Accessors increase robustness of Java code
Scott Ambler explains how to use accessors, and why their use is one of the most important standards your organization can enforce. This article is modified from Chapter 8 of The Object Primer 2nd Edition.
Encapsulation and information hiding are fundamental principles that lead to the design of robust classes and components. An important technique that Java developers can employ to increase encapsulation, and to support information hiding, is the appropriate use of accessor methods.
Accessors — member functions that directly manipulate the value of fields — come in two flavors: setters and getters. A setter modifies the value of a field, whereas a getter obtains its value. Although accessors add minimal overhead to your code, the loss in performance is often trivial compared to other factors (such as questionable database designs). Accessors help to hide the implementation details of your classes and, thus, increase the robustness of your code. By having, at most, two control points from which a field is accessed, one setter and one getter, you are able to increase the maintainability of your classes by minimizing the points at which changes need to be made.
Figure 1 depicts the implementation of the getter and setter member functions for the
homeAddress field of the
Person class. Getters and setters are useful because they enable you to encapsulate important business rules, transformation logic, and validation logic that are applicable to your data fields. For example, Figure 2 presents an alternative implementation of the setter member function. See how it first verifies that the address object it has been passed is valid by invoking its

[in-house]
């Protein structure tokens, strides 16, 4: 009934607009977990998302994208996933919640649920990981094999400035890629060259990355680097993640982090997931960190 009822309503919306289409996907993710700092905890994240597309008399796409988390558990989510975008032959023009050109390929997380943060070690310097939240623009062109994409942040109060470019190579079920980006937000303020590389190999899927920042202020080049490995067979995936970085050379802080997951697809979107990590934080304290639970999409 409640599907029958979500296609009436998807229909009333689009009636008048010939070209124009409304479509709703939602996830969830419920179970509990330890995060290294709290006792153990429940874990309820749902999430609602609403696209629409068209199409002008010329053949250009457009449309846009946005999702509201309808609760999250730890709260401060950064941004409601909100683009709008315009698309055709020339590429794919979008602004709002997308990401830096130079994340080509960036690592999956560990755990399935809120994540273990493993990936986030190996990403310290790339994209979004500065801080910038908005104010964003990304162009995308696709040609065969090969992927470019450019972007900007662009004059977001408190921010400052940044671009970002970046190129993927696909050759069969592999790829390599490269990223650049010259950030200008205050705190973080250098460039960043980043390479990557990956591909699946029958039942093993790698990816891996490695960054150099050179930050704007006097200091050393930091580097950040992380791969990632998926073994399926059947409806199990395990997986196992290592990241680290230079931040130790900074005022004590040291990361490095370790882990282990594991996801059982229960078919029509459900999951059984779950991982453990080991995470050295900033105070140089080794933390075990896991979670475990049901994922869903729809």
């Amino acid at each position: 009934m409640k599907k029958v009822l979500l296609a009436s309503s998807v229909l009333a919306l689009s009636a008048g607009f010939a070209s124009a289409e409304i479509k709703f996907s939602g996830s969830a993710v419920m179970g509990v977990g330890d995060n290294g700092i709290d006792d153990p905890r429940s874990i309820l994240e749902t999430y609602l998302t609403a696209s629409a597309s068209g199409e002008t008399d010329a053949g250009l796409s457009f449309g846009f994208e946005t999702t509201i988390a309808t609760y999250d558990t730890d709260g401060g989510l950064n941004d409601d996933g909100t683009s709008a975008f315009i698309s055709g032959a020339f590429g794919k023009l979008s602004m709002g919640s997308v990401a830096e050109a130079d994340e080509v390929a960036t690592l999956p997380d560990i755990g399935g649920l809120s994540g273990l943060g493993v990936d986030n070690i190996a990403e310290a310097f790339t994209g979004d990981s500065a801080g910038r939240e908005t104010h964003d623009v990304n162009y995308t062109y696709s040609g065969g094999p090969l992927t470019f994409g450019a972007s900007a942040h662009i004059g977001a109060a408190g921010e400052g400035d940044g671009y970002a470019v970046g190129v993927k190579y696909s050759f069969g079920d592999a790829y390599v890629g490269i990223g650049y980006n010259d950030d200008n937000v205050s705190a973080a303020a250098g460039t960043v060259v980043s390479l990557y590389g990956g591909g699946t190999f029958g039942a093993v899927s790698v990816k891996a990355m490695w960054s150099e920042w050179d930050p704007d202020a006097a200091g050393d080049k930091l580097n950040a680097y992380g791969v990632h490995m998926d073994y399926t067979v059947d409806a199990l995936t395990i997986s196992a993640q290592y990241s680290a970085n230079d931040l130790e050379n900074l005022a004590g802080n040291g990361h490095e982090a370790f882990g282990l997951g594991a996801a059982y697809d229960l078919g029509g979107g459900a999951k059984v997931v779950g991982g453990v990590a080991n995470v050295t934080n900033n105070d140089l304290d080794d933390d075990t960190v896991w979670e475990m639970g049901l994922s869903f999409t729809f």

validate() member function. If it is valid, then the function sets the value of the
homeAddress field. If the address is not valid, the function throws an exception.
One of the most important standards your organization can enforce is the use of accessors. Some developers don’t want to use accessor member functions because they don’t want to type the few extra keystrokes required (for example, for a getter, you need to type in get and () above and beyond the name of the field). The bottom line is this: the increased maintainability and extensibility from using accessors more than justifies their use.
Getter member functions should be given the name get + field name, unless the field represents a Boolean (true or false), and then the getter is given the name is + field name. Setter member functions should be given the name set + field name, regardless of the field type. As you see in Table 1, the field name is always in mixed case with the first letter of each word capitalized. This naming convention is used consistently within the Java Development Kit (JDK) and is required for JavaBeans development and for persistent fields in Enterprise JavaBean (EJB) 2.0.
|Field||Type||Getter name||Setter name|
|instructors||Vector of Professor objects||getInstructors||setInstructors|